The outbreak of the COVID-19 pandemic during the first quarter of 2020 has wreaked havoc globally. Medical resources have been, and are, stretched to their limits, social norms have been turned upside down, and businesses around the world are counting their losses.
It is inevitable that, in extraordinary times like these, a spotlight is cast on legal and contractual issues that, in the normal course of events do not arise or are rarely invoked. These issues – such as force majeure, exclusions and limitations of liability, and changes in law – have now become crucial. This note seeks to provide an overview of the relevant legal principles and how these may be relevant in the context of analysing the impact of COVID-19 on commercial contracts.
Sometimes, on account of a change in circumstances, it becomes impossible, very difficult or very onerous to perform a contract. Does the change mean that one is freed from the obligation?
Some contracts are silent on the issue; other deal with it. Where a contract is silent, our Civil Code provides that a person is not liable for non-performance of an obligation if the non-performance is due to an ‘irresistible force’ or a ‘fortuitous event’. 1
Our courts have held that the general rule applies if the following conditions are satisfied:
- The event in question is inevitable, extraordinary, not imputable to the party citing force majeure and is unforeseeable;
- The force cited must be absolute and objective;
- The party invoking force majeure must prove that it took all necessary measures and demonstrated all diligence required in attempting to satisfy its contractual obligations.
Typically, a situation in which a person finds it very, perhaps even extremely difficult, but not impossible, to perform his obligation would not qualify as force majeure.
In light of the above, whether the COVID-19 pandemic and its knock-on effects would, as a matter of law, qualify as force majeure, would need to be determined on a case-by-case basis.
Where, on the other hand, a contract contains a force majeure clause, the clause must be applied in accordance with its terms. Our courts have generally held that such clauses are to be interpreted strictly, invoked in exceptional cases and given their literal meaning. Once again, the application of any such clause would need to made on a case-by-case basis, and along the lines of the principles mentioned previously, to determine whether, should pandemics or global health emergencies not be expressly included in the force majeure clause, an outbreak such as COVID-19 may trigger the clause in question and relieve one or both parties from their contractual obligations.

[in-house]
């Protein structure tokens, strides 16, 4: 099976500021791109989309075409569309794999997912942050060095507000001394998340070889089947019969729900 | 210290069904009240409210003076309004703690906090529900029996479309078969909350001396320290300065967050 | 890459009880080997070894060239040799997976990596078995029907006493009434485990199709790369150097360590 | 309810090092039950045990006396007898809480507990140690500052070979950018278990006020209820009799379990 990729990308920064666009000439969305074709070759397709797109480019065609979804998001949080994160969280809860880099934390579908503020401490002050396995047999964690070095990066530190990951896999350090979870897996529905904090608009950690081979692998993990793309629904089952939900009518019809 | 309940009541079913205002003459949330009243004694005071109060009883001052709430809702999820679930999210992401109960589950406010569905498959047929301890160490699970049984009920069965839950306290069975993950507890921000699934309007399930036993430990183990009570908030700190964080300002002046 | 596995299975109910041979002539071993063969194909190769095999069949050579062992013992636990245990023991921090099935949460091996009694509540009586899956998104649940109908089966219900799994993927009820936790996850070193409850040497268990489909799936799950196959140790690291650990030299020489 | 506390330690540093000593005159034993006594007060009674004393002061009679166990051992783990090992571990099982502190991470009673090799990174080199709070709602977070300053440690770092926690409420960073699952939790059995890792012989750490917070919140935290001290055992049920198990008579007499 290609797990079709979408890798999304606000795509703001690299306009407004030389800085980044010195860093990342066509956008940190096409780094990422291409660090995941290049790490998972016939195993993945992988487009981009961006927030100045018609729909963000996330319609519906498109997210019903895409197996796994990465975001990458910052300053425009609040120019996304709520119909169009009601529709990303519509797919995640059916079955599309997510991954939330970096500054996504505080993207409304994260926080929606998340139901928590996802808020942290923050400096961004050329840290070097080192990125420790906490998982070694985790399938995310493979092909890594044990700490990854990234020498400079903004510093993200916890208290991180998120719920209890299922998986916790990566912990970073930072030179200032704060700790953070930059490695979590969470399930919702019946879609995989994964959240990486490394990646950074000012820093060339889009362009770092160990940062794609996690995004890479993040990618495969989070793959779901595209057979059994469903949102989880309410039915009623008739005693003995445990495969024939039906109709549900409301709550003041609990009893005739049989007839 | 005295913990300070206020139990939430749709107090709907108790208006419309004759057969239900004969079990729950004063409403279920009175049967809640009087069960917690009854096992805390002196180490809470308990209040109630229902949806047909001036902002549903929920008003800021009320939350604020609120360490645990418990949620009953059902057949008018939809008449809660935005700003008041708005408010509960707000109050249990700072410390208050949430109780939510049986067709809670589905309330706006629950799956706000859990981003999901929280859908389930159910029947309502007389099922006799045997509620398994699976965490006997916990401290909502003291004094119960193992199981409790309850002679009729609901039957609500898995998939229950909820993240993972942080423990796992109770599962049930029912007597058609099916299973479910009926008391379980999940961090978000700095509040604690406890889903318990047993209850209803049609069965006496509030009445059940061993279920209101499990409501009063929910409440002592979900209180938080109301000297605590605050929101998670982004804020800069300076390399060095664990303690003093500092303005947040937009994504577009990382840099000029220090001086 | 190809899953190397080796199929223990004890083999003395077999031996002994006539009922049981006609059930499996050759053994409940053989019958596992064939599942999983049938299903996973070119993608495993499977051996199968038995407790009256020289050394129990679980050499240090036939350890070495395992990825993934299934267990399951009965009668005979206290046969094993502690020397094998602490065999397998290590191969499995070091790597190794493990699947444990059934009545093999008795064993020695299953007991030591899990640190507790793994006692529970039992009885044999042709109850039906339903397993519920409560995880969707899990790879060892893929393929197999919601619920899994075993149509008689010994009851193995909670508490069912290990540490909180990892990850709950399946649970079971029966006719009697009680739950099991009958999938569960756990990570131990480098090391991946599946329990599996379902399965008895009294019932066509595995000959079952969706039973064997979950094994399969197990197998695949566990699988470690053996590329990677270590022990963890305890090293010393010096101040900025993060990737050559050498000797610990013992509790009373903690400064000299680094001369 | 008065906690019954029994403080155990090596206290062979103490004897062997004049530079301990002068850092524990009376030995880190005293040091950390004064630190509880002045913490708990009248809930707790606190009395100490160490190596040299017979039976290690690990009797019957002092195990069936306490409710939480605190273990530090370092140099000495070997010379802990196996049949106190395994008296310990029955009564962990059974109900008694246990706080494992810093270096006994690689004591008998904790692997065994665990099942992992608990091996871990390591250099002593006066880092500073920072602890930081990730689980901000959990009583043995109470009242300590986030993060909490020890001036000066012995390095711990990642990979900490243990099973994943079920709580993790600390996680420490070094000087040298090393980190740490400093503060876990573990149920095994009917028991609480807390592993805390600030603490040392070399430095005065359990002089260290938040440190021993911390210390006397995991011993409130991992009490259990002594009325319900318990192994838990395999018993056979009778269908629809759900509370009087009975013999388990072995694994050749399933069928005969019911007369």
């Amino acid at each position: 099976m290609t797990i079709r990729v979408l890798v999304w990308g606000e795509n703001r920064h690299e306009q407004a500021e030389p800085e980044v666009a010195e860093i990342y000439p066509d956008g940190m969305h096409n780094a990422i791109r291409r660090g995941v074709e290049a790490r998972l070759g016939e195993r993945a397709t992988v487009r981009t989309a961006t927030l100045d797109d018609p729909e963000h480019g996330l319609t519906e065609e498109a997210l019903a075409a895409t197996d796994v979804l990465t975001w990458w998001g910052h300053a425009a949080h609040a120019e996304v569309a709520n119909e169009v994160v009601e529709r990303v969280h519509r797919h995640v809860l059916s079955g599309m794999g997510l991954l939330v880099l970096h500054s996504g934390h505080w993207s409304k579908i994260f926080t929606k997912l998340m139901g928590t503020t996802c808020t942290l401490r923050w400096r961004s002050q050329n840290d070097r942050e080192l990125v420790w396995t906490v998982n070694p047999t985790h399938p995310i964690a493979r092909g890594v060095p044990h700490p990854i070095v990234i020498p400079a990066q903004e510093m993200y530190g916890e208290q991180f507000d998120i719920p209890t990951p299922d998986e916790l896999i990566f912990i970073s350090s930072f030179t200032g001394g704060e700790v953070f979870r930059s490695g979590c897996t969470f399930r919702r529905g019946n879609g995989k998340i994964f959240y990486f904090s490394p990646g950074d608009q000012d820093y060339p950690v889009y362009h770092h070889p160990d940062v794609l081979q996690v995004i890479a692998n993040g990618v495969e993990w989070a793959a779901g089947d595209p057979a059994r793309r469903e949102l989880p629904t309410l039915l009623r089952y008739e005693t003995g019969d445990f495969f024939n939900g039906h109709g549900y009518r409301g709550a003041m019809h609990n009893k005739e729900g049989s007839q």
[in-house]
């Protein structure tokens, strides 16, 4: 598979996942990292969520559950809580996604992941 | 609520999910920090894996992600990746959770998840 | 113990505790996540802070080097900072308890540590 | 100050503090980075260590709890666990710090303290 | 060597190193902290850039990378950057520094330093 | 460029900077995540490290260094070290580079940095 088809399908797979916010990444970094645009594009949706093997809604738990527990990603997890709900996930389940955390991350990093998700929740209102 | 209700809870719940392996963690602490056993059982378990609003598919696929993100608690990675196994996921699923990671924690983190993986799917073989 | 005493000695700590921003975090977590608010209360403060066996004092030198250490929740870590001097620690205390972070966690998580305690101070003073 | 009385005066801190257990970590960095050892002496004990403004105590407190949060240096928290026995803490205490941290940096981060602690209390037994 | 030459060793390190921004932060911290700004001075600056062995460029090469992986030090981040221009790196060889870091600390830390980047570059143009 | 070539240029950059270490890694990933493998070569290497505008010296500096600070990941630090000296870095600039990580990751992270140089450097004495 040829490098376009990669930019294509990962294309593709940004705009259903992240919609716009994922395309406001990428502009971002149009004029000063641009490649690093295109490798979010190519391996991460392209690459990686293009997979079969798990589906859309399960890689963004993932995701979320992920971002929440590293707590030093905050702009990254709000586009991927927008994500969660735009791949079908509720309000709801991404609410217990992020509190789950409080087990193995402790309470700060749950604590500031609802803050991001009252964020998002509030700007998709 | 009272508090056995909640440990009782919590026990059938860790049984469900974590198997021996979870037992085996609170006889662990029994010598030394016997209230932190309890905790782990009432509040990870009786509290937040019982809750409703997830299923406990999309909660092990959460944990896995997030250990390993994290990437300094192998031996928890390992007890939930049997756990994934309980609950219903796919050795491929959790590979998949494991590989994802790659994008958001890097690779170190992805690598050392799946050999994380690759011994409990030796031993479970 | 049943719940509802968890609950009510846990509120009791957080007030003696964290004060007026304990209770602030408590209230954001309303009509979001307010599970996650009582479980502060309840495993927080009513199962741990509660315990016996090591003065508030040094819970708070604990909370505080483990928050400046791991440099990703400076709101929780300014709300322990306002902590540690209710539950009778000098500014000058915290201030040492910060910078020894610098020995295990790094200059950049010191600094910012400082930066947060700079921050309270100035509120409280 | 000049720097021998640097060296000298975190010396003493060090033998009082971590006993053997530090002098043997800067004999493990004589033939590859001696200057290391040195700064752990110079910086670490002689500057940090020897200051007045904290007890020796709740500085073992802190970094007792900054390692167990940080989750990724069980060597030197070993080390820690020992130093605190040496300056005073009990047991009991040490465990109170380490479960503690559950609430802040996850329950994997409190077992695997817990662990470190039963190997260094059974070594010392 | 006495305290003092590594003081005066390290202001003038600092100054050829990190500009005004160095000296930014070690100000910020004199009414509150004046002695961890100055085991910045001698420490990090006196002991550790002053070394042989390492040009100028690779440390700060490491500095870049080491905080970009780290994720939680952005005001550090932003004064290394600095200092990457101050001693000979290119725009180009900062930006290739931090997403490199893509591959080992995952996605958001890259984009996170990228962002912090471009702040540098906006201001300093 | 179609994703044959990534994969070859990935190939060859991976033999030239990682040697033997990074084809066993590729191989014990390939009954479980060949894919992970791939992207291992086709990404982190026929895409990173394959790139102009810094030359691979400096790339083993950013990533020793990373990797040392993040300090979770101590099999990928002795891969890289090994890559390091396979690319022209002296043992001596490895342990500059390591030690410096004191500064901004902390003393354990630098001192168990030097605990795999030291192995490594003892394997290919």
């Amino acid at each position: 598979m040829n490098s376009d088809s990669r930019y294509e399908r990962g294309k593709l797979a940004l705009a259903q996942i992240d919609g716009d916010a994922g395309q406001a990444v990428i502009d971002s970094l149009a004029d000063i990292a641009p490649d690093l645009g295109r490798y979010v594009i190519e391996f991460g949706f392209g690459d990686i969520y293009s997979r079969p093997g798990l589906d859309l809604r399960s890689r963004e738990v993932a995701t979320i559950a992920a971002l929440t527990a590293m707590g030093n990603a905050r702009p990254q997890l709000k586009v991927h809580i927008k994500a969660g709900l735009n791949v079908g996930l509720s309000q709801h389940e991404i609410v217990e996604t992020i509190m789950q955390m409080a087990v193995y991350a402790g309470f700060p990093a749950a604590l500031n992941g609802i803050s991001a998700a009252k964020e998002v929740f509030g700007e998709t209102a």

Limitation or exclusion of liability
Commercial contracts may also feature a limitation of liability, or even an exclusion of liability, clause. Depending on the terms of such clause, there may be scope for contracting parties to invoke it, especially if the contract contains no force majeure clause or if the rule in the general law does not apply.
Change of law
Likewise, certain commercial contracts may feature a clause which permits one or more contracting parties to terminate or renegotiate a particular contract in the event of any change to the applicable law governing that contract which makes it impracticable or impossible for a party to discharge its contractual obligations.
The onset of COVID-19 has brought about a number of legislative changes under Maltese law, including for example, the mandatory closure of certain commercial outlets. This change may have an impact on the lessees of certain types of immovable properties who are obliged, in terms of the relevant lease agreement, to keep their property open for business for a minimum number of days and hours per week, yet are now prohibited by law from doing so.
While it would need to be assessed whether any of these changes are of a nature which would render performance under a contract impossible, depending on the nature of the contract in question and the terms of the applicable provision, this may be another option for a party seeking to terminate or renegotiate a commercial contract in light of COVID-19.
From a practical perspective, any party seeking to invoke any of the above clauses or legal provisions as a result of the outbreak of COVID-19 would do well to: (i) assess what the resulting effect of invoking any of the above will be on the contract in question – whether this be an extension of deadlines; a mitigation of damages or penalties for delay, or a termination of the contract itself; and (ii) ensure that it adheres to any procedural requirements set out in the contract so as to enable it to invoke such provisions, such as any formalities relating to the provision of notices. In all instances however, a case-by-case analysis of the contract in question and the prevailing circumstances would need to be carried out.
1 Art. 1134, Civil Code
The content of this article is intended to provide a general guide to the subject matter. Specialist advice should be sought about your specific circumstances.